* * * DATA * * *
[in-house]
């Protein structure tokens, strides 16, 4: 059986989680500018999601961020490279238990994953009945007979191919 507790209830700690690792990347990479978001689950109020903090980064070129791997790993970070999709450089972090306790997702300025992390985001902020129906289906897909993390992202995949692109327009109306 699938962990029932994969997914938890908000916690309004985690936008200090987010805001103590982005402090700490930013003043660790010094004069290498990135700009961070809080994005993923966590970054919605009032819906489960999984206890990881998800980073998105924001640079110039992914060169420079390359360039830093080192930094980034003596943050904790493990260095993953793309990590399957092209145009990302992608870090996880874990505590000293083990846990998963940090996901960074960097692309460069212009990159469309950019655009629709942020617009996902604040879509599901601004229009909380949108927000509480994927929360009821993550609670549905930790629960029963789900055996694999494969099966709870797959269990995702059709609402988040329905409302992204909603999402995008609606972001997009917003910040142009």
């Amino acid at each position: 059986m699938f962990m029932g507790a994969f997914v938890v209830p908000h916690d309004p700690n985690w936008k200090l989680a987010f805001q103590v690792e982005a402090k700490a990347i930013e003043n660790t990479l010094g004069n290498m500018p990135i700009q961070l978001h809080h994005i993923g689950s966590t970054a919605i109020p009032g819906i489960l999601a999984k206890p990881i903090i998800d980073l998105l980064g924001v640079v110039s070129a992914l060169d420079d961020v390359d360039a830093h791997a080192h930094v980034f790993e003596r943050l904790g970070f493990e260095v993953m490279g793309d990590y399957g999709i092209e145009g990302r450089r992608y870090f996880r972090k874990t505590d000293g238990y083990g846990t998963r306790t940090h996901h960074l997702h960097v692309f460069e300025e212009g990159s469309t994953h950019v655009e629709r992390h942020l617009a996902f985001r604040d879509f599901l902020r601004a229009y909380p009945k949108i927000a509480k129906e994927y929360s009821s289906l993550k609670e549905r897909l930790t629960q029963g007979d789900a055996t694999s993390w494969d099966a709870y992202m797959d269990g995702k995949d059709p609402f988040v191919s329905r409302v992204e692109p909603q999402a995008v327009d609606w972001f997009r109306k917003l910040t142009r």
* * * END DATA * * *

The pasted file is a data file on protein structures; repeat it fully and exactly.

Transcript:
[in-house]
């Protein structure tokens, strides 16, 4: 059986989680500018999601961020490279238990994953009945007979191919 507790209830700690690792990347990479978001689950109020903090980064070129791997790993970070999709450089972090306790997702300025992390985001902020129906289906897909993390992202995949692109327009109306 699938962990029932994969997914938890908000916690309004985690936008200090987010805001103590982005402090700490930013003043660790010094004069290498990135700009961070809080994005993923966590970054919605009032819906489960999984206890990881998800980073998105924001640079110039992914060169420079390359360039830093080192930094980034003596943050904790493990260095993953793309990590399957092209145009990302992608870090996880874990505590000293083990846990998963940090996901960074960097692309460069212009990159469309950019655009629709942020617009996902604040879509599901601004229009909380949108927000509480994927929360009821993550609670549905930790629960029963789900055996694999494969099966709870797959269990995702059709609402988040329905409302992204909603999402995008609606972001997009917003910040142009």
């Amino acid at each position: 059986m699938f962990m029932g507790a994969f997914v938890v209830p908000h916690d309004p700690n985690w936008k200090l989680a987010f805001q103590v690792e982005a402090k700490a990347i930013e003043n660790t990479l010094g004069n290498m500018p990135i700009q961070l978001h809080h994005i993923g689950s966590t970054a919605i109020p009032g819906i489960l999601a999984k206890p990881i903090i998800d980073l998105l980064g924001v640079v110039s070129a992914l060169d420079d961020v390359d360039a830093h791997a080192h930094v980034f790993e003596r943050l904790g970070f493990e260095v993953m490279g793309d990590y399957g999709i092209e145009g990302r450089r992608y870090f996880r972090k874990t505590d000293g238990y083990g846990t998963r306790t940090h996901h960074l997702h960097v692309f460069e300025e212009g990159s469309t994953h950019v655009e629709r992390h942020l617009a996902f985001r604040d879509f599901l902020r601004a229009y909380p009945k949108i927000a509480k129906e994927y929360s009821s289906l993550k609670e549905r897909l930790t629960q029963g007979d789900a055996t694999s993390w494969d099966a709870y992202m797959d269990g995702k995949d059709p609402f988040v191919s329905r409302v992204e692109p909603q999402a995008v327009d609606w972001f997009r109306k917003l910040t142009r």